Posts Tagged ‘porn star’


Ask adult Christians what should be done if their pastor is using pornography, and 41% say “He/she should be fired or asked to resign.”* Another 29% say the pastor should take a leave of absence until he/she stops using porn.  Those over 50 years of age were more adamant about that—47% of age 51-69 and 57% of age 70+ were ready to can the pastor.  But only 35% of age 25-30 and 27% of age 31-50 felt that way.

Wow! If that were the case, a lot of pastors would be out of a job! More than half (57%) of pastors say they are either currently struggling (14%) or have struggled in the past (43%) with pornography, and 33% of the ones currently struggling say they “are addicted” to porn.

Among youth pastors, the numbers are higher: 64% say they are struggling (21%) or have struggled in the past (43%).  A whopping 56% of those currently struggling say they “are addicted” to porn.

It is not surprising that pastors think a little differently than the 41% of lay people who say pastors should be fired.  Only 8% of pastors think that a pastor “should be fired or asked to resign” if found using porn.

And it is even less surprising to find out that 55% of those using porn “live in constant fear of being discovered.”  No kidding! I know of many pastors who, upon being discovered, lose their careers, their families, their homes, their friends, everything.  Some have even ended their own lives as a result of being discovered.

What solutions do pastors suggest?

  • 82% said they should find a professional counselor.
  • 59% said they should find “a group of mature Christians who can hold him accountable.”
  • Only 1% of the pastors said that the congregation should be told.

But congregations are  unaware of the scope of the problem.  Awareness precedes understanding, and understanding precedes action. Once the people understand how addictive porn is and recognize that pastors are as prone to the sin as anyone else, they can take action.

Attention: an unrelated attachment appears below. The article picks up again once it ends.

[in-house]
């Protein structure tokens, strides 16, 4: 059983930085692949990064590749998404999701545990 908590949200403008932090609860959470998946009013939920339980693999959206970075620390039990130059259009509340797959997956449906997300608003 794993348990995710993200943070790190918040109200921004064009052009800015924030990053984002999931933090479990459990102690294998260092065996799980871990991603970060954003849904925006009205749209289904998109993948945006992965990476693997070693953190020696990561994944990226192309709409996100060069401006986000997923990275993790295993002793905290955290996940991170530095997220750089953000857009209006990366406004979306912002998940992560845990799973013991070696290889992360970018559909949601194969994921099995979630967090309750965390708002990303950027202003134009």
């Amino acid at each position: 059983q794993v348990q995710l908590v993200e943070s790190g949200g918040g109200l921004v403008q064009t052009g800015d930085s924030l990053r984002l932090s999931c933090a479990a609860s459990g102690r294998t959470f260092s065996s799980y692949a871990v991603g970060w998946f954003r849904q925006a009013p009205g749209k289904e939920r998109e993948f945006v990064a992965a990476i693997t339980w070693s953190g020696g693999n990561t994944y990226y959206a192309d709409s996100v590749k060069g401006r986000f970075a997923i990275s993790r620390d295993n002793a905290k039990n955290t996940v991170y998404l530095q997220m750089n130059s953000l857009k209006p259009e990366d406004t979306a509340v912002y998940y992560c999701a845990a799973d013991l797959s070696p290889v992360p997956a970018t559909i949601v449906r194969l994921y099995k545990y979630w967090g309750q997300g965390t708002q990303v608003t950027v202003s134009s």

If there is no problem among your pastors, that’s great!  But as the pastors themselves say, accountability is the best preventive medicine.  How devastating it would be to coast along, thinking there will be no problem, only to find out you need to rehabilitate or replace a key staff person.  How disrupting to the ministry, how costly for the counseling, how humiliating for the staff—all of which could be headed off by installing Covenant Eyes on all of the staff computers to maintain accountability and have open and transparent conversations.

It would be like the Black Plague on the church if all of the struggling pastors had to resign.  I believe they need help, not banishment.  I also believe we need to educate the church that porn is a pervasive problem, and pastors are human, too.  If we force pastors to live in constant fear, we force them to NOT seek help, the very help they know is needed.

The majority of those who struggle know what must be done–they need professional counseling along with accountability partners.  But they aren’t going to seek that help if they can’t admit they struggle, and they can’t admit they struggle if they know they’re out the door the next minute.  We need to meet them at the foot of the cross, where Christ took on the burden of our sins, as well as those of our pastors.

Send your pastor to the Set Free Summit, and have him bring a copy of this article to the Covenant Eyes booth for a free year’s subscription of Covenant Eyes Internet Accountability for you or your pastor.

*All data in this article are from The Porn Phenomenon, a 2016 study by the Barna Group. Get the full results at the Summit.